August 29, 2018

La Vie on the Wharf

from The Washington Post:

Arrivals can take their pick of a white main dining room, someone’s idea of a classy-with-a-k interior made possible with red banquettes, purple rugs and truckloads of concrete; an oh-so-green Conservatory set apart by overhead beams draped with faux vines and a bar backed with “portholes” offering an underwater view of the rooftop swimming pool; a Chandelier Room set off with the obvious illumination, just waiting for “The Real Housewives of Potomac” to alight; and the Ledge, a comparatively modest terrace with a bar and views that look onto boat slips and beyond.

I rarely read restaurant reviews in news publications. I couldn’t help but consume this one.

August 28, 2018

Pro Gamer Might Never Play Games Again

I haven’t been feeling my best the last couple days so the level of snark is above average. Trying to keep it in line for this one from Buzzfeed:

Timothy Anselimo, a well-known video game player, was shot three times at a Madden NFL 19 tournament in Jacksonville, Florida, on Sunday, and his mother has said it is not clear if the 25-year-old will ever be able to play professional esports again.

On its face, it’s tragic. Timothy was the victim of a truly terrible event that should have never happened. I have sympathy for his injuries but not so much that his opportunity to make a living is in jeopardy:

“He’s a righty and he has to hold the controls with his right hand,” Lopez said. “This is his life. He made it and he’s alive but if he can’t play and he can’t work and he can’t do this, his life will be changed forever.”

I suppose getting a regular job would change someones life.


President Trump says Google Search Results Rigged Against Him

The Washington Post:

Early on Tuesday morning, President Trump accused Google of rigging search results for “Trump News” against “Republican/Conservative & Fair Media,” and wondered, “illegal?”

Then, he promised that the situation would be “addressed.”

I mean… they’re probably rigged against me, too. Someone should send him an SEO book.


Waymo Cars Have a Hard Time Making Left Turns

The Information reports (paywall) by way of Jalopnik (no paywall) that Waymo cars are having a hard time with even the basic tasks:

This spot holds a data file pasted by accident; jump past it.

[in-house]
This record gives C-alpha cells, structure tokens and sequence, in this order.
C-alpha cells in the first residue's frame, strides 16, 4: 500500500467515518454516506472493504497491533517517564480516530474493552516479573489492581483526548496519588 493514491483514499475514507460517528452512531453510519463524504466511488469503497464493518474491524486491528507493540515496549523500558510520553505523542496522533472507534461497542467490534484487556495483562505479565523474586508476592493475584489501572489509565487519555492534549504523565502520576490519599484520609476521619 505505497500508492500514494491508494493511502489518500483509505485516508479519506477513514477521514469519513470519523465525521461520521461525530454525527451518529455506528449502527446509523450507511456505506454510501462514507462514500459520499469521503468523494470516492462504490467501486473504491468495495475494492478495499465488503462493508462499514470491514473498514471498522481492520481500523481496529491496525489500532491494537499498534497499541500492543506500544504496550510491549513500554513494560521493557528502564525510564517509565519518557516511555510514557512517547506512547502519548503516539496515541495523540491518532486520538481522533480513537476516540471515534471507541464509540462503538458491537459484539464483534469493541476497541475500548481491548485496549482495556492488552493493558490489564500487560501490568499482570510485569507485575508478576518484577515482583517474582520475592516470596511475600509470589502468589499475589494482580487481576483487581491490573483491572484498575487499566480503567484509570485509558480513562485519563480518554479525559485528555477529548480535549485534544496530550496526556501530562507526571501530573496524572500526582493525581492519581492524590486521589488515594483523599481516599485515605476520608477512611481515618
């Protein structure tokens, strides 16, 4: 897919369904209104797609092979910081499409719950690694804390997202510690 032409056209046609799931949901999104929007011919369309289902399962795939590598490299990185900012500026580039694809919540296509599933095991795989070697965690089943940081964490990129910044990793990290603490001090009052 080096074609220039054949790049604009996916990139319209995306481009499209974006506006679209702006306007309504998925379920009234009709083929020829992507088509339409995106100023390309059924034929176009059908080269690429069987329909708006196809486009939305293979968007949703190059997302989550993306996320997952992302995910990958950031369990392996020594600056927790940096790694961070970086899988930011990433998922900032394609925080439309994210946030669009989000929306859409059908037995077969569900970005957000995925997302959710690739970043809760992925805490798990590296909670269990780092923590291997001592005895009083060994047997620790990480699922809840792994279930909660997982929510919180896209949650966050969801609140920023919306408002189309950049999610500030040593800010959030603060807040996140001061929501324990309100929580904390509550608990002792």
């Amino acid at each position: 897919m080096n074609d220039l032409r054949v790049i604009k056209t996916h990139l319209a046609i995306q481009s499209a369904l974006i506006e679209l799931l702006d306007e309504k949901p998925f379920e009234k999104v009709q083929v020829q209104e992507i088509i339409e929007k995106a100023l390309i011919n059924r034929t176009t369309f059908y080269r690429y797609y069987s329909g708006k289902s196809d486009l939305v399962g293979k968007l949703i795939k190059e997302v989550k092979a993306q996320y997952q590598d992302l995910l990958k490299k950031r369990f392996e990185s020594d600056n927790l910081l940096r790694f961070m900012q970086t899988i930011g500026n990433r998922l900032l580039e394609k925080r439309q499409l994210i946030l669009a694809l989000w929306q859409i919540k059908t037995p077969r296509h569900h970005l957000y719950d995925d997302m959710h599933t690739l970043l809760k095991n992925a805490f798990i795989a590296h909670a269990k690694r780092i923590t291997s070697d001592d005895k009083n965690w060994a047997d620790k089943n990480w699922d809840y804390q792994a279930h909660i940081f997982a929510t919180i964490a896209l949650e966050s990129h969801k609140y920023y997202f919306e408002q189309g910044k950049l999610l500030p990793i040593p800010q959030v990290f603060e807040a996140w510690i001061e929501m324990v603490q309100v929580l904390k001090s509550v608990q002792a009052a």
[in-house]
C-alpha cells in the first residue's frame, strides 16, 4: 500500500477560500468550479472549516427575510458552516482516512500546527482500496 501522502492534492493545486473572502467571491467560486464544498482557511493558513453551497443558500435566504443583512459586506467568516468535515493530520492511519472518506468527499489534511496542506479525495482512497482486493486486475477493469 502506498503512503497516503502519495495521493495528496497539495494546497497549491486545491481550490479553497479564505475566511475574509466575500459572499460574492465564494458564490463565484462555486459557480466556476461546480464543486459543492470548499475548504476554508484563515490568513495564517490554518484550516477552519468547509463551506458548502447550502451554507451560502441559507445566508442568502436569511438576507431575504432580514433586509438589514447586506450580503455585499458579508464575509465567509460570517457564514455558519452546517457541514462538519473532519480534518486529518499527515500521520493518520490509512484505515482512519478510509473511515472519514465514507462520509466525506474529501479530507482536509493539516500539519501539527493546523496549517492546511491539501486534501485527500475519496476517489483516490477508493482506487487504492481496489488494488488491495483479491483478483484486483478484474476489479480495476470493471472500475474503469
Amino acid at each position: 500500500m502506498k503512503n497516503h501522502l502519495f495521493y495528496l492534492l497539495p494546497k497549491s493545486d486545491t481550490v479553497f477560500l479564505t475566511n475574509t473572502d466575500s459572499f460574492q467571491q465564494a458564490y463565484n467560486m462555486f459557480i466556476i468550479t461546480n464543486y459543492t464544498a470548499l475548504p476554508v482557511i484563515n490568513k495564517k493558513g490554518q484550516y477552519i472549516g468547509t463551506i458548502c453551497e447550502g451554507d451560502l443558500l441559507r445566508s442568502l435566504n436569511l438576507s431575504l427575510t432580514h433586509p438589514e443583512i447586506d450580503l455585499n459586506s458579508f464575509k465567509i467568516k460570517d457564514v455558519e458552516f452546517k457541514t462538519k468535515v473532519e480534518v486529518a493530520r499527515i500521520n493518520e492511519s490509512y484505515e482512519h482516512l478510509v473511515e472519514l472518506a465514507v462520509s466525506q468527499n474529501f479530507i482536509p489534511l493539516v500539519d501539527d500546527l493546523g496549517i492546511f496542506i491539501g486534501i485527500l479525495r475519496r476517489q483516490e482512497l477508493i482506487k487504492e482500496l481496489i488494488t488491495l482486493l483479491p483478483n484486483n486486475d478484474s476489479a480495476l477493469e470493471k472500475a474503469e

The Waymo vans have trouble with many unprotected left turns and with merging into heavy traffic in the Phoenix area, especially on highways. Sometimes, the vans don’t understand basic road features, such as metered red and green lights that regulate the pace of cars merging onto freeways.

So that’s comforting. Granted, unprotected lefts come with higher risk compared to most maneuvers.

(note: for those that don’t know, in the United States, we refer to an “unprotected left” as a left turn across an intersection where there is no arrow granting right-of-way. For those that drive on the left, consider this an “unprotected right” without a green right arrow.)

In all seriousness, when looking at this post and the last one, I have a hard time imagining a world where autonomous cars ever become a thing. I can see an array of self-driving aids being the norm and even encouraged, but if there’s going to be a driverless car roaming the streets, it won’t be in my lifetime.



The cars have eyes

Coming our way from Jalopnik, Jaguar’s new self-driving car thing literally has eyes on it:

Jaguar Land Rover has fitted ‘virtual eyes’ to intelligent pods to understand how humans will trust self-driving vehicles, as research studies suggest that as many as 63% of pedestrians worry about how safe it will be to cross the road in the future.

The friendly-faced ‘eye pods’ have a vital job: helping work out how much information future self-driving cars should share with users or pedestrians to ensure that people trust the technology.

As part of the engineering project, Jaguar Land Rover has enlisted the help of a team of cognitive psychologists to better understand how vehicle behaviour affects human confidence in new technology. The trust trials form part of Jaguar Land Rover’s government-supported UK Autodrive project.

Because you know, the one thing that people need to feel comfortable around autonomous cars are giant versions of those beady eyes people stick on their half-based craft project ideas. The article even has pictures. Stop what you’re doing and go look at them.

Johnathan Lyman
Kenmore, WA,
United States
blogging, design, technology, software, development, gaming, photography